While it is certainly possible for an owner to go out and seek several $1 to $5 million leases to make up the large amount of financing they seek, it is most certainly not easy.  It is also inherently time consuming for owners who need to be in the field, not stuck in an office searching for financing.

A financial partner should do the work for their client.

If a company needs $10 million, they should not have to go to 10 different lenders (or more), and fill out multiple applications to achieve 10 leases for $1 million each. Instead, they should fill out one application, providing all their information to their financial partner, who should then seek, secure and service the financing they need.

Case Study:
Summit Funding Group secured a client $43 million for the three frac spreads by utilizing seven different lenders. To accomplish this, we had to engage more than 35 banks in order to secure the necessary financing for the client. Once secured we handled funding, billing the client and collecting payments from the client directly, so they did not have to deal with seven different lenders each month.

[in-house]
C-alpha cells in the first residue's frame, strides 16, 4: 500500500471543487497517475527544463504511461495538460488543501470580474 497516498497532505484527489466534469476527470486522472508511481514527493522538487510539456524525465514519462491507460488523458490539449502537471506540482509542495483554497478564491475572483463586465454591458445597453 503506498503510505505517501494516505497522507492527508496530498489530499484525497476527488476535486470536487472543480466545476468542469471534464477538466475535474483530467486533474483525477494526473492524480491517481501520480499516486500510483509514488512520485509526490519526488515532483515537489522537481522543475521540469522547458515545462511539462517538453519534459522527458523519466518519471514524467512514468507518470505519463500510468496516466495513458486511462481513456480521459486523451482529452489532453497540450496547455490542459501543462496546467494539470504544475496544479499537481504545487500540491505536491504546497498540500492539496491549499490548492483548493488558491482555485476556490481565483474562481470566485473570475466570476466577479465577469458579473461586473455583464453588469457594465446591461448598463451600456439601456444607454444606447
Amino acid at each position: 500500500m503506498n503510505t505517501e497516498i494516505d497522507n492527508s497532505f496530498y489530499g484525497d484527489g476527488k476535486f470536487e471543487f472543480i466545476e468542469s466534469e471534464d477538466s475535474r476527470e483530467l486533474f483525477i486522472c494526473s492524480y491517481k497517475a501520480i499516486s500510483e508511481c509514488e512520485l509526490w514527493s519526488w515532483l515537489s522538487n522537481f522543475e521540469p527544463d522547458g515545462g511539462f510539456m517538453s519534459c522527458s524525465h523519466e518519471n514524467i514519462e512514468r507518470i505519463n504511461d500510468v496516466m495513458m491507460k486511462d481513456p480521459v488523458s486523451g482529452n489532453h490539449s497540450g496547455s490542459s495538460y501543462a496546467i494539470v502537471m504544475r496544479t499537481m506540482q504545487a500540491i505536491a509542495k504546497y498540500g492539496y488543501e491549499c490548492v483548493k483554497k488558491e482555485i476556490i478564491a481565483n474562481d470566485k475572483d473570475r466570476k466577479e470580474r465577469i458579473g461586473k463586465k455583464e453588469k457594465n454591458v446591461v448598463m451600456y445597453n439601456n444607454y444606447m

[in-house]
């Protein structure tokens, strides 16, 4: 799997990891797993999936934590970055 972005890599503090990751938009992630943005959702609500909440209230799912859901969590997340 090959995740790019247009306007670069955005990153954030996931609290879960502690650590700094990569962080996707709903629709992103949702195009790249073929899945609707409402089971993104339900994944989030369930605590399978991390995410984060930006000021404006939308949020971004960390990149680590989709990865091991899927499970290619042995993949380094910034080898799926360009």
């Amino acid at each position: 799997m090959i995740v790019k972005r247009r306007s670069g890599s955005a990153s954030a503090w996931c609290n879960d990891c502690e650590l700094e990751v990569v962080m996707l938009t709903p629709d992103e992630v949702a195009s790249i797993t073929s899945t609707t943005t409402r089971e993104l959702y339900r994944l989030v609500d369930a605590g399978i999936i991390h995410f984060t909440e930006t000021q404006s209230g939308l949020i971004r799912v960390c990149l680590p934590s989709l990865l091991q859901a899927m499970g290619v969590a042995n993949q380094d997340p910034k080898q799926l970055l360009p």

This saved the client incalculable amounts of time, as they were able to work simply and directly through Summit Funding Group to secure multiple leases. Summit’s client didn’t have to try to start the leasing process and present their financial case to dozens of lenders.

When seeking secure financing, owners should be aware of their financial partner’s capability and flexibility. A finance partner should be someone who can always accommodate a growing business’ needs.

Handling Unique Collateral Types

When it comes to equipment leasing in the oil and gas industry, traditional lenders often do not understand the value in specific types of oil and gas equipment. This lack of knowledge and understanding means they are often unwilling to provide leases on specialized equipment such as pressure pumps, hydrators, blenders, coil tubing units, frac stacks, frac tanks, rig mats, lay flat hose, compressors and oil/water separating systems.